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Converter for bracketed annotation syntax trees, generating a PCFG, dominance relations, scope, c-command
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README.md

TreeProcessor

Copyright 2018 by Damir Cavar

Version: 0.1

Licensed under the Apache License, Version 2.0 (the "License"); you may not use this file except in compliance with the License. You may obtain a copy of the License at

http://www.apache.org/licenses/LICENSE-2.0

Unless required by applicable law or agreed to in writing, software distributed under the License is distributed on an "AS IS" BASIS, WITHOUT WARRANTIES OR CONDITIONS OF ANY KIND, either express or implied. See the License for the specific language governing permissions and limitations under the License.

Introduction

This is a tree reader that processes syntactic parse trees as generated by constituent parsers, including Lexical functional Grammar (LFG) c-structures or parse trees that have been generated by Probabilistic Context-free Grammar (PCFG) parsers.

Example tree structure from Wikipedia

Such parsers generate syntactic structures for natural language sentences encode scope relations between constituents, dominance, c-command, and linear order or precedence relations.

They also encode the syntactic production rules of a grammar that is necessary to parse or generate such natural language sentences. By analyzing the tree we can extract and uantify the rules, as well as reconstruct the hierarchical and linear relations of words and syntactic constituents.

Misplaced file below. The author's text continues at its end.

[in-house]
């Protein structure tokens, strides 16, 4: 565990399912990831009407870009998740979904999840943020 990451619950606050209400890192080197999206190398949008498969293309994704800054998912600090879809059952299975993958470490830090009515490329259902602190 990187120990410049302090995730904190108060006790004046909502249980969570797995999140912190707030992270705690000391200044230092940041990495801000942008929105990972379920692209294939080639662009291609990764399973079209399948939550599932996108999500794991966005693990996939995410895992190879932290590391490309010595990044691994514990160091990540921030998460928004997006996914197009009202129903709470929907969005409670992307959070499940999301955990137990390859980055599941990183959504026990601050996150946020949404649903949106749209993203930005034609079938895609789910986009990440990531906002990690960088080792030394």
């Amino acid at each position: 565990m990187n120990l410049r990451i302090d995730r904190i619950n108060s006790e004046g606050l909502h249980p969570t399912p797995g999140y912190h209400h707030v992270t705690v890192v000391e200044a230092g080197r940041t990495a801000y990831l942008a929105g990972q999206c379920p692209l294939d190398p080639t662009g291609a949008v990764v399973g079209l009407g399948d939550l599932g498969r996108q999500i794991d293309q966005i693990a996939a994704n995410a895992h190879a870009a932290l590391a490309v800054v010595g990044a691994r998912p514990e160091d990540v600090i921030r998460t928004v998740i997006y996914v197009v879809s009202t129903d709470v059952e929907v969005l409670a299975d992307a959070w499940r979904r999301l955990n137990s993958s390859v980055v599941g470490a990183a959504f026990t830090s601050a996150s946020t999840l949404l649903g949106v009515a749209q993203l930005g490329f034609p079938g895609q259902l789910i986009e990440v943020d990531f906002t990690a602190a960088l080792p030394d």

There are various ways to encode such trees in form of textual representations. A popular one is to use a bracketed notation with either round or square brackets. The tree structure above could be encoded using square brackets as:

[S [N John ] [VP [V hit ] [NP [D the ] [N ball ] ] ] ]

TreeProcessor converts for bracketed annotation syntax trees that are often the output of Natural Language Processing (NLP) tools to a set of syntactic phrase structure rules with quantification, that is generating a PCFG. It also computes all relations between nodes in the tree, in particular dominance relations, government, scope, c-command, and precedence. For each single node with its generated ID one can query structural information that is relevant for various NLP tasks and deeper Natural Language Understanding (NLU).

Testing and Running

To test the tool, run it over the included trees.txt file, first compile the code:

mvn compile

Package the binary in a jar-file:

mvn package

Run the test with the following command line:

java -jar target/TreeProcessor-1.0-SNAPSHOT-jar-with-dependencies.jar -t
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